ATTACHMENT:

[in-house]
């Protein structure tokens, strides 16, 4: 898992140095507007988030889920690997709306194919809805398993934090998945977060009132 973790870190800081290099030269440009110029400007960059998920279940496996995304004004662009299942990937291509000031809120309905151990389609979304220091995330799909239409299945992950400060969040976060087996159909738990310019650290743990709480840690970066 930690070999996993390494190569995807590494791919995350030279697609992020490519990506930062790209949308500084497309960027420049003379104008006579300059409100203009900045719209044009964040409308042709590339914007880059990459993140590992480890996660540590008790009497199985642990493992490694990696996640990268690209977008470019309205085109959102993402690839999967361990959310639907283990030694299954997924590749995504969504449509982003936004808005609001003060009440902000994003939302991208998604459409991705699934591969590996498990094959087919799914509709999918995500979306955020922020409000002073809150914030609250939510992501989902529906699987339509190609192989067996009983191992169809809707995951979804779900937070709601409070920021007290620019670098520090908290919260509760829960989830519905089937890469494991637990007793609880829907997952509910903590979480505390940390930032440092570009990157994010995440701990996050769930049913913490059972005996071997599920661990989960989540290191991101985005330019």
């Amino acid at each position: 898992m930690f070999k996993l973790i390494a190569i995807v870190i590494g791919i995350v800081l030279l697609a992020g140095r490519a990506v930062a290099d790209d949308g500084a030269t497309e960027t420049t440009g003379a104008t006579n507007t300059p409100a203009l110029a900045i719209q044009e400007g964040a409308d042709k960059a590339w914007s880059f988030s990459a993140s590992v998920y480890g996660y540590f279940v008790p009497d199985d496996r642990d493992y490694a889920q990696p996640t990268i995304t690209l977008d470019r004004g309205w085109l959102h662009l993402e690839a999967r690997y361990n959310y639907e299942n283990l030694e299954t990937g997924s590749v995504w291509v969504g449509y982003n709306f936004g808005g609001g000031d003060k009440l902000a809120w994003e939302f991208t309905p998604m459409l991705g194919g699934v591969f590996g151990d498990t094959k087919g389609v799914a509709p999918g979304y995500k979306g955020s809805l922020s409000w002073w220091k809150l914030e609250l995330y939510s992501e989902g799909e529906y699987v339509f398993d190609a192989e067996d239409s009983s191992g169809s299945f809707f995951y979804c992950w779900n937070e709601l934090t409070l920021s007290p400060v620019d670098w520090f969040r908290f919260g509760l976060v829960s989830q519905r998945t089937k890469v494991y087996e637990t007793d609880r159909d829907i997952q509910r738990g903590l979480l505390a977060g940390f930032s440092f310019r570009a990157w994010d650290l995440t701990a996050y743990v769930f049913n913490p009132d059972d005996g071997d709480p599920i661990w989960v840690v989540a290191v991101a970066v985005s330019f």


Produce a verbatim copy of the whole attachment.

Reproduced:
[in-house]
């Protein structure tokens, strides 16, 4: 898992140095507007988030889920690997709306194919809805398993934090998945977060009132 973790870190800081290099030269440009110029400007960059998920279940496996995304004004662009299942990937291509000031809120309905151990389609979304220091995330799909239409299945992950400060969040976060087996159909738990310019650290743990709480840690970066 930690070999996993390494190569995807590494791919995350030279697609992020490519990506930062790209949308500084497309960027420049003379104008006579300059409100203009900045719209044009964040409308042709590339914007880059990459993140590992480890996660540590008790009497199985642990493992490694990696996640990268690209977008470019309205085109959102993402690839999967361990959310639907283990030694299954997924590749995504969504449509982003936004808005609001003060009440902000994003939302991208998604459409991705699934591969590996498990094959087919799914509709999918995500979306955020922020409000002073809150914030609250939510992501989902529906699987339509190609192989067996009983191992169809809707995951979804779900937070709601409070920021007290620019670098520090908290919260509760829960989830519905089937890469494991637990007793609880829907997952509910903590979480505390940390930032440092570009990157994010995440701990996050769930049913913490059972005996071997599920661990989960989540290191991101985005330019």
């Amino acid at each position: 898992m930690f070999k996993l973790i390494a190569i995807v870190i590494g791919i995350v800081l030279l697609a992020g140095r490519a990506v930062a290099d790209d949308g500084a030269t497309e960027t420049t440009g003379a104008t006579n507007t300059p409100a203009l110029a900045i719209q044009e400007g964040a409308d042709k960059a590339w914007s880059f988030s990459a993140s590992v998920y480890g996660y540590f279940v008790p009497d199985d496996r642990d493992y490694a889920q990696p996640t990268i995304t690209l977008d470019r004004g309205w085109l959102h662009l993402e690839a999967r690997y361990n959310y639907e299942n283990l030694e299954t990937g997924s590749v995504w291509v969504g449509y982003n709306f936004g808005g609001g000031d003060k009440l902000a809120w994003e939302f991208t309905p998604m459409l991705g194919g699934v591969f590996g151990d498990t094959k087919g389609v799914a509709p999918g979304y995500k979306g955020s809805l922020s409000w002073w220091k809150l914030e609250l995330y939510s992501e989902g799909e529906y699987v339509f398993d190609a192989e067996d239409s009983s191992g169809s299945f809707f995951y979804c992950w779900n937070e709601l934090t409070l920021s007290p400060v620019d670098w520090f969040r908290f919260g509760l976060v829960s989830q519905r998945t089937k890469v494991y087996e637990t007793d609880r159909d829907i997952q509910r738990g903590l979480l505390a977060g940390f930032s440092f310019r570009a990157w994010d650290l995440t701990a996050y743990v769930f049913n913490p009132d059972d005996g071997d709480p599920i661990w989960v840690v989540a290191v991101a970066v985005s330019f």